A Chairmanship candidate must bring before the APC members, by extension the people, a vision of the future and the nation, which he will strive to realise if he is fortunate enough to get elected. That vision must be personal, shared by his party and supporters if he is lucky. He cannot substitute for this the vision or record of his predecessor or political godfathers; in the end he must lead alone. Any of the aspirants could quickly become serious and viable candidate for the party’s highest office if he can do things differently when he announce his candidacy in the coming party Congress ones he can do the needful. First, he should run on a platform of conviction politics – of his fundamental values as a new breed politician, and what he believe will best serve the party and its purposes.
Second, he should go against the grain of the entrenched political culture of dynastic politics, sectionalism, favouritism, money politics, parasitism on the public payroll, cronyism and patronage. From the foregoing, it will not be out of place to give a brief of the possible contenders to the position of National Chairman of the APC. In recent weeks, names of former governors, ex-ministers and serving senators such as Tanko Al-Makura, Danjuma Goje, George Akume, Abdulaziz Yari, Mallam Saliu Mustapha, Abdullahi Adamu and Mohammed Sani Musa have been well pronounced as the likely successor to the former national chairman, Adams Oshiomhole.
No doubt, they are all eminently qualified and loyal to the party; one of the most unassuming contenders on everyone’s lips is Senator Mohammed Sani Musa – the Senator representing Niger east in the 9th Senate. Senator Sani Musa can quickly become a credible and potentially winning candidate if he can mold a vision for the party which will eventually translate to the nation and the future that the people can believe in, Musa is a plausible alternative candidate because he has chalked up a long and creditable record of service in both private and public sectors, his performance especially in the legislature stands him high despite been in it for just a little more than two years. The exercise of power will not be foreign to him. Senator Sani Musa longtime student and observer of the Nigerian political space, he must have been learning the scheming skills a goal getter and researching more on what a candidate must bring to the office in order to succeed as a true party leader. It can well be said that this coming APC Congress will be an election about the future, not the past. Hence the real intentions of those seeking party and public office must be ideologically defined and promoted on the basis of shifting grounds from the status quo to a “new vision – new direction” doctrine that Senator Musa so believed in.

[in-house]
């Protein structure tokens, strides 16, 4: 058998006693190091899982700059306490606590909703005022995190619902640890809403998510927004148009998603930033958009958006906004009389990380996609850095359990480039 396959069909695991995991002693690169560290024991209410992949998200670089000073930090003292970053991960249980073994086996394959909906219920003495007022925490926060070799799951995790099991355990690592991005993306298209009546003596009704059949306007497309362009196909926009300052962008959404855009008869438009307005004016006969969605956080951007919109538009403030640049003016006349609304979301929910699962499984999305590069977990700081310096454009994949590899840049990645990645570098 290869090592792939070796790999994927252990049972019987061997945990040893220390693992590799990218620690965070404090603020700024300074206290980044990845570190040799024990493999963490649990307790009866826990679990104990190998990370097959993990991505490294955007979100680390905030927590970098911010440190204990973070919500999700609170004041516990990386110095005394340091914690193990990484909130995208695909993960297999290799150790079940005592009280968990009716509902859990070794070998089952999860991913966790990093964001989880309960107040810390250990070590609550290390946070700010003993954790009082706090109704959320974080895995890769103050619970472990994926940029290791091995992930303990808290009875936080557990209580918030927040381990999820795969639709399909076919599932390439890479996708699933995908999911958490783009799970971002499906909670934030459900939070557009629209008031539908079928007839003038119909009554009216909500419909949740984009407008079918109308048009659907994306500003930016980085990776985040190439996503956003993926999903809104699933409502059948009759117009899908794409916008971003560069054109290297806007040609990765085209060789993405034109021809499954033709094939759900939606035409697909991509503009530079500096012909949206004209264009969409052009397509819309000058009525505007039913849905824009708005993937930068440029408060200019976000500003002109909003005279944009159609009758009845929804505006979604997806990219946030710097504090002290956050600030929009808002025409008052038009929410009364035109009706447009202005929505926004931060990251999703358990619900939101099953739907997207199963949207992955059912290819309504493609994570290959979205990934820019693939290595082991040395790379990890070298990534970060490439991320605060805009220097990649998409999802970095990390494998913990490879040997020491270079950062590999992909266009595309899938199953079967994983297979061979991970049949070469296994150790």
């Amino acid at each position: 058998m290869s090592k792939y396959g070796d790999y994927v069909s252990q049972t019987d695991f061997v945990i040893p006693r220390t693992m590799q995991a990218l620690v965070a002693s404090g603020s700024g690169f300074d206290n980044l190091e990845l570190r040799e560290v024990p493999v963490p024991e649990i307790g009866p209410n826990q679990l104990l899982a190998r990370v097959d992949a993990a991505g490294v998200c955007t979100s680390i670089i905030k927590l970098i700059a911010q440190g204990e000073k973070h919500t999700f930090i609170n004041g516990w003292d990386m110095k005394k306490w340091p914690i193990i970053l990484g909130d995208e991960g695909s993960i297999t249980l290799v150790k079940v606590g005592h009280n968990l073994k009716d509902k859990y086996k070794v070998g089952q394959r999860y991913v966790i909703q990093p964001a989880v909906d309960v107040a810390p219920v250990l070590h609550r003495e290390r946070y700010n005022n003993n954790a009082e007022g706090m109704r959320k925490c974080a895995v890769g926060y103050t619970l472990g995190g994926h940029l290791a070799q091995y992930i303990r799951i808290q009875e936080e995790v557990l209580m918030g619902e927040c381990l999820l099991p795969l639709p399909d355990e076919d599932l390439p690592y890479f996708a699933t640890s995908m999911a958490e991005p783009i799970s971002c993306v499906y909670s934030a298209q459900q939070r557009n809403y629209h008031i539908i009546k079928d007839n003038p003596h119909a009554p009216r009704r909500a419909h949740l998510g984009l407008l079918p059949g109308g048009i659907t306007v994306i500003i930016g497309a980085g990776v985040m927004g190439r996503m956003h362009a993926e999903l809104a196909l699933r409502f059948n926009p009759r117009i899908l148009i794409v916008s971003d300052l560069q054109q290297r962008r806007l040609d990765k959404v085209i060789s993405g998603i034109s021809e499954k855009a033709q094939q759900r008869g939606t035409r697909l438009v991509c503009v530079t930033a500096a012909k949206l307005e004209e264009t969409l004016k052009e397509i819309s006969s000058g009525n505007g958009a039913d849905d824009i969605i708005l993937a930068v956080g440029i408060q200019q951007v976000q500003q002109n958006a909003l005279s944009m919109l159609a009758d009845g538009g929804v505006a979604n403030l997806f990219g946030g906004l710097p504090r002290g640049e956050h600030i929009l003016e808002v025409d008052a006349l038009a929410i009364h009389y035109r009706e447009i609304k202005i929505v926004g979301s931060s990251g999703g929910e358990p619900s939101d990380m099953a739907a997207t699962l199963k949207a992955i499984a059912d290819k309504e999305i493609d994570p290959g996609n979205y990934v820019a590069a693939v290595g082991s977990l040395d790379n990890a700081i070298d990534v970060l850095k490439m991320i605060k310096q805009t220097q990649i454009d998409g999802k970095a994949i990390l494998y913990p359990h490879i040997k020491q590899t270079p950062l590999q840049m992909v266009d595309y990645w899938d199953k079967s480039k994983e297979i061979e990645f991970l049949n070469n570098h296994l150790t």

Conviction politics needed
Despite APC seeking a consensus to the emergence of a new Chairman, conviction politics should be the main drive; the party need someone that will campaign based on his own fundamental values or ideas rather than attempting to represent an existing consensus or simply take positions that are popular in polls. And from various analysis it is keen to mention that only a thorough-breed new political actor can best be described to fit in to this category and from all indications Senator Sani Musa is on this radar. There are a number of arguments for conviction politics of Senator Musa.